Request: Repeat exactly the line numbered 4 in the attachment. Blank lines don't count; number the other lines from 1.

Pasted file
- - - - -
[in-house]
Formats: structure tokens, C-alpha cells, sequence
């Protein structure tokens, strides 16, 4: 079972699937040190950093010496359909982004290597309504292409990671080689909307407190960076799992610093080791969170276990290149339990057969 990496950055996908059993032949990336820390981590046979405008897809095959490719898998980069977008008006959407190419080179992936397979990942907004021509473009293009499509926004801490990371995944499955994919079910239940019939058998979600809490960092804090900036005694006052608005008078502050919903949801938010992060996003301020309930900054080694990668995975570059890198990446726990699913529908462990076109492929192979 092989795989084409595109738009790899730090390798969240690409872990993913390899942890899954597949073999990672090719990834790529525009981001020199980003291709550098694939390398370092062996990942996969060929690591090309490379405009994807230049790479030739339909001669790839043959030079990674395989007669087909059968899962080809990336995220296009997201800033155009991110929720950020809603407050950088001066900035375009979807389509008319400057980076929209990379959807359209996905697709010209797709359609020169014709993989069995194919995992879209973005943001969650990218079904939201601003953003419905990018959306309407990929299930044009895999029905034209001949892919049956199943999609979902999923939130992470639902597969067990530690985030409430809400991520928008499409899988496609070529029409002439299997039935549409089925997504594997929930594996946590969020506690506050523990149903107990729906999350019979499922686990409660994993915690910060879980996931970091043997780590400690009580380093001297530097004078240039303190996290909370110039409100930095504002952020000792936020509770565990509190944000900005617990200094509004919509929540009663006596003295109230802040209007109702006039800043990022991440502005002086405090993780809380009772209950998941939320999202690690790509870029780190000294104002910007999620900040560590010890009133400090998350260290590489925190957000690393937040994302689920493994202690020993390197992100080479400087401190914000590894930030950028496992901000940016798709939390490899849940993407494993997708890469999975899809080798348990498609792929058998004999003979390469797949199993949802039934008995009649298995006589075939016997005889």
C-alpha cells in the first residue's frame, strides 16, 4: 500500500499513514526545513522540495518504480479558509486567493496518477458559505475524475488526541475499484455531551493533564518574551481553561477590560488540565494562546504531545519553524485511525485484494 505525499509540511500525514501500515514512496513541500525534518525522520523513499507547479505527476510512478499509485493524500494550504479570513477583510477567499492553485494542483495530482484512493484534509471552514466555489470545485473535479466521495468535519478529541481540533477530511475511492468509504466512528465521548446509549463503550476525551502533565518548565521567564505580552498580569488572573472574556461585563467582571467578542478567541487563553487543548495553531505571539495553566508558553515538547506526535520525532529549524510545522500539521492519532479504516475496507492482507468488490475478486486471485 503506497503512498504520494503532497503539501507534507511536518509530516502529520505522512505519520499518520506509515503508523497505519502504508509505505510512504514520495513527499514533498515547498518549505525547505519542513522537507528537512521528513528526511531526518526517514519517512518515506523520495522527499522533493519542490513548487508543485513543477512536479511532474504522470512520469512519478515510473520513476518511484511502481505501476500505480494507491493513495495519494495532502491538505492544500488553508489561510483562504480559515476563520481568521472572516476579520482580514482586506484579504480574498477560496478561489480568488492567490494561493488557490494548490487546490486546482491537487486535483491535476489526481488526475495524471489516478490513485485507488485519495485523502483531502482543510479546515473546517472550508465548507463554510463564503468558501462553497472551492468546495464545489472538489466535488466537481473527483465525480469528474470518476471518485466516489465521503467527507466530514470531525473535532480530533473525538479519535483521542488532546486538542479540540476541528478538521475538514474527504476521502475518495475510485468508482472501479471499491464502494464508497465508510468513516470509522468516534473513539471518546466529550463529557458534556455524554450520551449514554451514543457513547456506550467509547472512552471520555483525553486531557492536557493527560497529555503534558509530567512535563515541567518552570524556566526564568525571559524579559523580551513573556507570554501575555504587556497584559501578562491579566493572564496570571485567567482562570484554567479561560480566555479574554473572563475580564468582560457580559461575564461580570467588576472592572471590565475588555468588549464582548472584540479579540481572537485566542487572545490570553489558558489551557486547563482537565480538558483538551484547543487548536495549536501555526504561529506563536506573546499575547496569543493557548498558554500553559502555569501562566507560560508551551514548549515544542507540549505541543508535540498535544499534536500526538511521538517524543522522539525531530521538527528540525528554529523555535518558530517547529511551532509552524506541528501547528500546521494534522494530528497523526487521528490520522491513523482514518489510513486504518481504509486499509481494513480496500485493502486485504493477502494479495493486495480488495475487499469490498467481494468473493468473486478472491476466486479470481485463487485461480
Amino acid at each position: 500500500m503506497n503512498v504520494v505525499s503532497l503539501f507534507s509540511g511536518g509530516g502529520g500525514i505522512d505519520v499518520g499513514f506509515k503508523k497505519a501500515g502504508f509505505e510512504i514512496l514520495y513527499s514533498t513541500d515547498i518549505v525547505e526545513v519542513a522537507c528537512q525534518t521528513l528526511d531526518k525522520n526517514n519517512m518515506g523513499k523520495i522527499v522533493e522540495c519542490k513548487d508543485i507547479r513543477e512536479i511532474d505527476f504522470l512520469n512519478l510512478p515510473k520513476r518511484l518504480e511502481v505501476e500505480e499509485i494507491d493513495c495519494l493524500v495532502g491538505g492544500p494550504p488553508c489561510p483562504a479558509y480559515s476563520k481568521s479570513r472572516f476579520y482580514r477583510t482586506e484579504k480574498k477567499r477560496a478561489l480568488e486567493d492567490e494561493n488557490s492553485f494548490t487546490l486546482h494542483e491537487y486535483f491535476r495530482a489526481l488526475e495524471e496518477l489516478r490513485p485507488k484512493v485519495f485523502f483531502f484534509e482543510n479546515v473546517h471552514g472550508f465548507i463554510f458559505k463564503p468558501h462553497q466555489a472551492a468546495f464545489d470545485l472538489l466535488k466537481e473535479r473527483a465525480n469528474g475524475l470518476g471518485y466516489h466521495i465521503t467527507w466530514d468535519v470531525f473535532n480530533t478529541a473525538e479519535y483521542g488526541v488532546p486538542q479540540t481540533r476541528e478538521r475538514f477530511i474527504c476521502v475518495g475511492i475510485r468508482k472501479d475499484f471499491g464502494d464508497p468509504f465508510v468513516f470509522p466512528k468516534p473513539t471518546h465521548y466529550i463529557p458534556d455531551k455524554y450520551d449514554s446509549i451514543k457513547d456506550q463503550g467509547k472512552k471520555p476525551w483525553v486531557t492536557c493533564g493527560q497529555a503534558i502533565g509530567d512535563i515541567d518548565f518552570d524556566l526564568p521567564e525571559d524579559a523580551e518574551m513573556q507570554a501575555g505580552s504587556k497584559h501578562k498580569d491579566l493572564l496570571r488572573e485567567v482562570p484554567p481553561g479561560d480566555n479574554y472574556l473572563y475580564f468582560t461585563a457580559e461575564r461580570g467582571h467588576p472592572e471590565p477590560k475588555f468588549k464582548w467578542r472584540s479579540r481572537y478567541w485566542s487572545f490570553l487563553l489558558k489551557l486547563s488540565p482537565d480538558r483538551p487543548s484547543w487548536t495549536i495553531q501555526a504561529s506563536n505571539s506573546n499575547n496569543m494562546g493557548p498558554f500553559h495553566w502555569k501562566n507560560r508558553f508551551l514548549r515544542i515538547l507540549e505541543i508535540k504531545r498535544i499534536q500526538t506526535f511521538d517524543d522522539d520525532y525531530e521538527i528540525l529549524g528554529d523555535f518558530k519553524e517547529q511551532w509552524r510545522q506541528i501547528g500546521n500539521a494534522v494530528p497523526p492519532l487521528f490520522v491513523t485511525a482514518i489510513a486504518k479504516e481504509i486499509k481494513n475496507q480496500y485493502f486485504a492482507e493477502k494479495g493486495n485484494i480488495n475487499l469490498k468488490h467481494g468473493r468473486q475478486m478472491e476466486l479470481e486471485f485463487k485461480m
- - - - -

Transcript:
C-alpha cells in the first residue's frame, strides 16, 4: 500500500499513514526545513522540495518504480479558509486567493496518477458559505475524475488526541475499484455531551493533564518574551481553561477590560488540565494562546504531545519553524485511525485484494 505525499509540511500525514501500515514512496513541500525534518525522520523513499507547479505527476510512478499509485493524500494550504479570513477583510477567499492553485494542483495530482484512493484534509471552514466555489470545485473535479466521495468535519478529541481540533477530511475511492468509504466512528465521548446509549463503550476525551502533565518548565521567564505580552498580569488572573472574556461585563467582571467578542478567541487563553487543548495553531505571539495553566508558553515538547506526535520525532529549524510545522500539521492519532479504516475496507492482507468488490475478486486471485 503506497503512498504520494503532497503539501507534507511536518509530516502529520505522512505519520499518520506509515503508523497505519502504508509505505510512504514520495513527499514533498515547498518549505525547505519542513522537507528537512521528513528526511531526518526517514519517512518515506523520495522527499522533493519542490513548487508543485513543477512536479511532474504522470512520469512519478515510473520513476518511484511502481505501476500505480494507491493513495495519494495532502491538505492544500488553508489561510483562504480559515476563520481568521472572516476579520482580514482586506484579504480574498477560496478561489480568488492567490494561493488557490494548490487546490486546482491537487486535483491535476489526481488526475495524471489516478490513485485507488485519495485523502483531502482543510479546515473546517472550508465548507463554510463564503468558501462553497472551492468546495464545489472538489466535488466537481473527483465525480469528474470518476471518485466516489465521503467527507466530514470531525473535532480530533473525538479519535483521542488532546486538542479540540476541528478538521475538514474527504476521502475518495475510485468508482472501479471499491464502494464508497465508510468513516470509522468516534473513539471518546466529550463529557458534556455524554450520551449514554451514543457513547456506550467509547472512552471520555483525553486531557492536557493527560497529555503534558509530567512535563515541567518552570524556566526564568525571559524579559523580551513573556507570554501575555504587556497584559501578562491579566493572564496570571485567567482562570484554567479561560480566555479574554473572563475580564468582560457580559461575564461580570467588576472592572471590565475588555468588549464582548472584540479579540481572537485566542487572545490570553489558558489551557486547563482537565480538558483538551484547543487548536495549536501555526504561529506563536506573546499575547496569543493557548498558554500553559502555569501562566507560560508551551514548549515544542507540549505541543508535540498535544499534536500526538511521538517524543522522539525531530521538527528540525528554529523555535518558530517547529511551532509552524506541528501547528500546521494534522494530528497523526487521528490520522491513523482514518489510513486504518481504509486499509481494513480496500485493502486485504493477502494479495493486495480488495475487499469490498467481494468473493468473486478472491476466486479470481485463487485461480